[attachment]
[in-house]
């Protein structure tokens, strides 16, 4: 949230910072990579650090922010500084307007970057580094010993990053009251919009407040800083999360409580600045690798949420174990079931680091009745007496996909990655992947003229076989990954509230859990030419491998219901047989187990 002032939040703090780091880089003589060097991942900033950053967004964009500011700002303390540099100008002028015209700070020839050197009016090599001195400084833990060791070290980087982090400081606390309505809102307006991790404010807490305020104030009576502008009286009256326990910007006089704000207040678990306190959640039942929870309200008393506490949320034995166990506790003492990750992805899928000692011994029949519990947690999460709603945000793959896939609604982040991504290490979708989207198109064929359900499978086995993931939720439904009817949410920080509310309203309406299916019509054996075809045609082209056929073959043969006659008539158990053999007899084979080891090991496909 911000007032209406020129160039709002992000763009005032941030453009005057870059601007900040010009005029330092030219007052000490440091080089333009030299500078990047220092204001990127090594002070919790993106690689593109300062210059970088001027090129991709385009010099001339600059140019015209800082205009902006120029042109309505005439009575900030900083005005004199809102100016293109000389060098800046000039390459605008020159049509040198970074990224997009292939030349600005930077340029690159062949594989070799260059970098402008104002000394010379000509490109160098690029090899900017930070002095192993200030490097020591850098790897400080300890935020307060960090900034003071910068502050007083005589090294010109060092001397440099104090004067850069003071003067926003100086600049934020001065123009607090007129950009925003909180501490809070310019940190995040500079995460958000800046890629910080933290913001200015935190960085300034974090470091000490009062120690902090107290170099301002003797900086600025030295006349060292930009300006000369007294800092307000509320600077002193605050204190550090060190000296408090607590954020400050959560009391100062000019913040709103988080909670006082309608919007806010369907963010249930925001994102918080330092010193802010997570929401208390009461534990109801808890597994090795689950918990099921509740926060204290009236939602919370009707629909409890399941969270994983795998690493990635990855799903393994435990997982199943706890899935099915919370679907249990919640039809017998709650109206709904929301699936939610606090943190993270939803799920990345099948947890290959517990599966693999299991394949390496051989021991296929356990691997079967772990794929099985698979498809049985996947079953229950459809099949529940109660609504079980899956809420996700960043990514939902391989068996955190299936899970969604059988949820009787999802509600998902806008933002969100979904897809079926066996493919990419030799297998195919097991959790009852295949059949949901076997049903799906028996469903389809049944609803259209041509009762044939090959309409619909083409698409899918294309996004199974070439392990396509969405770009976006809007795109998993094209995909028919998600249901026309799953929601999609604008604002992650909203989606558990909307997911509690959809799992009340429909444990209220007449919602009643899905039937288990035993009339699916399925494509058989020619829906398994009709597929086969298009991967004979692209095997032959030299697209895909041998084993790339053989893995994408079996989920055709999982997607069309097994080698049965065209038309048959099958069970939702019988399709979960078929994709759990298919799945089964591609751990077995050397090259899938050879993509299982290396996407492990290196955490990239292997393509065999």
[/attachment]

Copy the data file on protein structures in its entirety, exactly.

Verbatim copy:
[in-house]
């Protein structure tokens, strides 16, 4: 949230910072990579650090922010500084307007970057580094010993990053009251919009407040800083999360409580600045690798949420174990079931680091009745007496996909990655992947003229076989990954509230859990030419491998219901047989187990 002032939040703090780091880089003589060097991942900033950053967004964009500011700002303390540099100008002028015209700070020839050197009016090599001195400084833990060791070290980087982090400081606390309505809102307006991790404010807490305020104030009576502008009286009256326990910007006089704000207040678990306190959640039942929870309200008393506490949320034995166990506790003492990750992805899928000692011994029949519990947690999460709603945000793959896939609604982040991504290490979708989207198109064929359900499978086995993931939720439904009817949410920080509310309203309406299916019509054996075809045609082209056929073959043969006659008539158990053999007899084979080891090991496909 911000007032209406020129160039709002992000763009005032941030453009005057870059601007900040010009005029330092030219007052000490440091080089333009030299500078990047220092204001990127090594002070919790993106690689593109300062210059970088001027090129991709385009010099001339600059140019015209800082205009902006120029042109309505005439009575900030900083005005004199809102100016293109000389060098800046000039390459605008020159049509040198970074990224997009292939030349600005930077340029690159062949594989070799260059970098402008104002000394010379000509490109160098690029090899900017930070002095192993200030490097020591850098790897400080300890935020307060960090900034003071910068502050007083005589090294010109060092001397440099104090004067850069003071003067926003100086600049934020001065123009607090007129950009925003909180501490809070310019940190995040500079995460958000800046890629910080933290913001200015935190960085300034974090470091000490009062120690902090107290170099301002003797900086600025030295006349060292930009300006000369007294800092307000509320600077002193605050204190550090060190000296408090607590954020400050959560009391100062000019913040709103988080909670006082309608919007806010369907963010249930925001994102918080330092010193802010997570929401208390009461534990109801808890597994090795689950918990099921509740926060204290009236939602919370009707629909409890399941969270994983795998690493990635990855799903393994435990997982199943706890899935099915919370679907249990919640039809017998709650109206709904929301699936939610606090943190993270939803799920990345099948947890290959517990599966693999299991394949390496051989021991296929356990691997079967772990794929099985698979498809049985996947079953229950459809099949529940109660609504079980899956809420996700960043990514939902391989068996955190299936899970969604059988949820009787999802509600998902806008933002969100979904897809079926066996493919990419030799297998195919097991959790009852295949059949949901076997049903799906028996469903389809049944609803259209041509009762044939090959309409619909083409698409899918294309996004199974070439392990396509969405770009976006809007795109998993094209995909028919998600249901026309799953929601999609604008604002992650909203989606558990909307997911509690959809799992009340429909444990209220007449919602009643899905039937288990035993009339699916399925494509058989020619829906398994009709597929086969298009991967004979692209095997032959030299697209895909041998084993790339053989893995994408079996989920055709999982997607069309097994080698049965065209038309048959099958069970939702019988399709979960078929994709759990298919799945089964591609751990077995050397090259899938050879993509299982290396996407492990290196955490990239292997393509065999």